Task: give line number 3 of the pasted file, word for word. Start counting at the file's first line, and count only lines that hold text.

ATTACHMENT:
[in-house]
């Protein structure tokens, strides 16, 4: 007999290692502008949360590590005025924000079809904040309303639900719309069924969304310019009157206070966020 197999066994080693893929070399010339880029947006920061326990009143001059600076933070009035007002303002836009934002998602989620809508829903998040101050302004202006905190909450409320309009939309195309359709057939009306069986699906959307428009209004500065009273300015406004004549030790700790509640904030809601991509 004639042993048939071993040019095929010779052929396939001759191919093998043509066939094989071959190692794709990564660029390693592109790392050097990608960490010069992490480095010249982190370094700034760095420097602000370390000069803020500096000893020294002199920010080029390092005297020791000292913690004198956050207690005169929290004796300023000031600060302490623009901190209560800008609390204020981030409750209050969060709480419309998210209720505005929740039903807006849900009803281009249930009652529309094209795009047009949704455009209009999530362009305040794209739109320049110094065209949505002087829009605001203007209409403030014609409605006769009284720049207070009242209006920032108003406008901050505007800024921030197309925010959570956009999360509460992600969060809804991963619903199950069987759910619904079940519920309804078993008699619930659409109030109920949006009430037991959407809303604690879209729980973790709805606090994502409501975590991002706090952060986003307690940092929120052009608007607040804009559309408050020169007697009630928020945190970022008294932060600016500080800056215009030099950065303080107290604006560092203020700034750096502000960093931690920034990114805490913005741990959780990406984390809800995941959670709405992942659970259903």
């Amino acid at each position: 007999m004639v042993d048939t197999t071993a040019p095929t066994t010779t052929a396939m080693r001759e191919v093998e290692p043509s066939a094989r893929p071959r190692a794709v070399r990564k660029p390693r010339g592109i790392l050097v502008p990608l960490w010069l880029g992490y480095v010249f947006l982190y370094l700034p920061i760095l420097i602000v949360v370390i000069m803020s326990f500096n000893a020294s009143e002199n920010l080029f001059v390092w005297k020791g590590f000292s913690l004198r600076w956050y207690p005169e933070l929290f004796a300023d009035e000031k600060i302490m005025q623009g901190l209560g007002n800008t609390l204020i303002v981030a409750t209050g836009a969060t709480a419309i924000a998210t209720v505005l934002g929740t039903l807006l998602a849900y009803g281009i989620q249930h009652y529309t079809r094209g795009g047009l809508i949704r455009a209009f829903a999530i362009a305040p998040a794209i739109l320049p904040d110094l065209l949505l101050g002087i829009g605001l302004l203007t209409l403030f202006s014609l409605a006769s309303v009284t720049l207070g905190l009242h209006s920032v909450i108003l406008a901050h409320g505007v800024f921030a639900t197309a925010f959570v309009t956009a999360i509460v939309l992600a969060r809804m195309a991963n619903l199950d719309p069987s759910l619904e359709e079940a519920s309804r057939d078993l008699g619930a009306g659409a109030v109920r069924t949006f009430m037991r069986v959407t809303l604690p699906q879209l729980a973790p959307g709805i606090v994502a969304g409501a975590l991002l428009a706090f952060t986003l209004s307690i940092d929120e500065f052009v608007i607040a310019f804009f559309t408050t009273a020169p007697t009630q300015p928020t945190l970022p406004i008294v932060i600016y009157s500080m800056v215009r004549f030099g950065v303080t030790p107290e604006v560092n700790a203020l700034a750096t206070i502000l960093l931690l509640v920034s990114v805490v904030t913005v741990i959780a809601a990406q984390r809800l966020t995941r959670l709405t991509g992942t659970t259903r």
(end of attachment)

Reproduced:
């Amino acid at each position: 007999m004639v042993d048939t197999t071993a040019p095929t066994t010779t052929a396939m080693r001759e191919v093998e290692p043509s066939a094989r893929p071959r190692a794709v070399r990564k660029p390693r010339g592109i790392l050097v502008p990608l960490w010069l880029g992490y480095v010249f947006l982190y370094l700034p920061i760095l420097i602000v949360v370390i000069m803020s326990f500096n000893a020294s009143e002199n920010l080029f001059v390092w005297k020791g590590f000292s913690l004198r600076w956050y207690p005169e933070l929290f004796a300023d009035e000031k600060i302490m005025q623009g901190l209560g007002n800008t609390l204020i303002v981030a409750t209050g836009a969060t709480a419309i924000a998210t209720v505005l934002g929740t039903l807006l998602a849900y009803g281009i989620q249930h009652y529309t079809r094209g795009g047009l809508i949704r455009a209009f829903a999530i362009a305040p998040a794209i739109l320049p904040d110094l065209l949505l101050g002087i829009g605001l302004l203007t209409l403030f202006s014609l409605a006769s309303v009284t720049l207070g905190l009242h209006s920032v909450i108003l406008a901050h409320g505007v800024f921030a639900t197309a925010f959570v309009t956009a999360i509460v939309l992600a969060r809804m195309a991963n619903l199950d719309p069987s759910l619904e359709e079940a519920s309804r057939d078993l008699g619930a009306g659409a109030v109920r069924t949006f009430m037991r069986v959407t809303l604690p699906q879209l729980a973790p959307g709805i606090v994502a969304g409501a975590l991002l428009a706090f952060t986003l209004s307690i940092d929120e500065f052009v608007i607040a310019f804009f559309t408050t009273a020169p007697t009630q300015p928020t945190l970022p406004i008294v932060i600016y009157s500080m800056v215009r004549f030099g950065v303080t030790p107290e604006v560092n700790a203020l700034a750096t206070i502000l960093l931690l509640v920034s990114v805490v904030t913005v741990i959780a809601a990406q984390r809800l966020t995941r959670l709405t991509g992942t659970t259903r």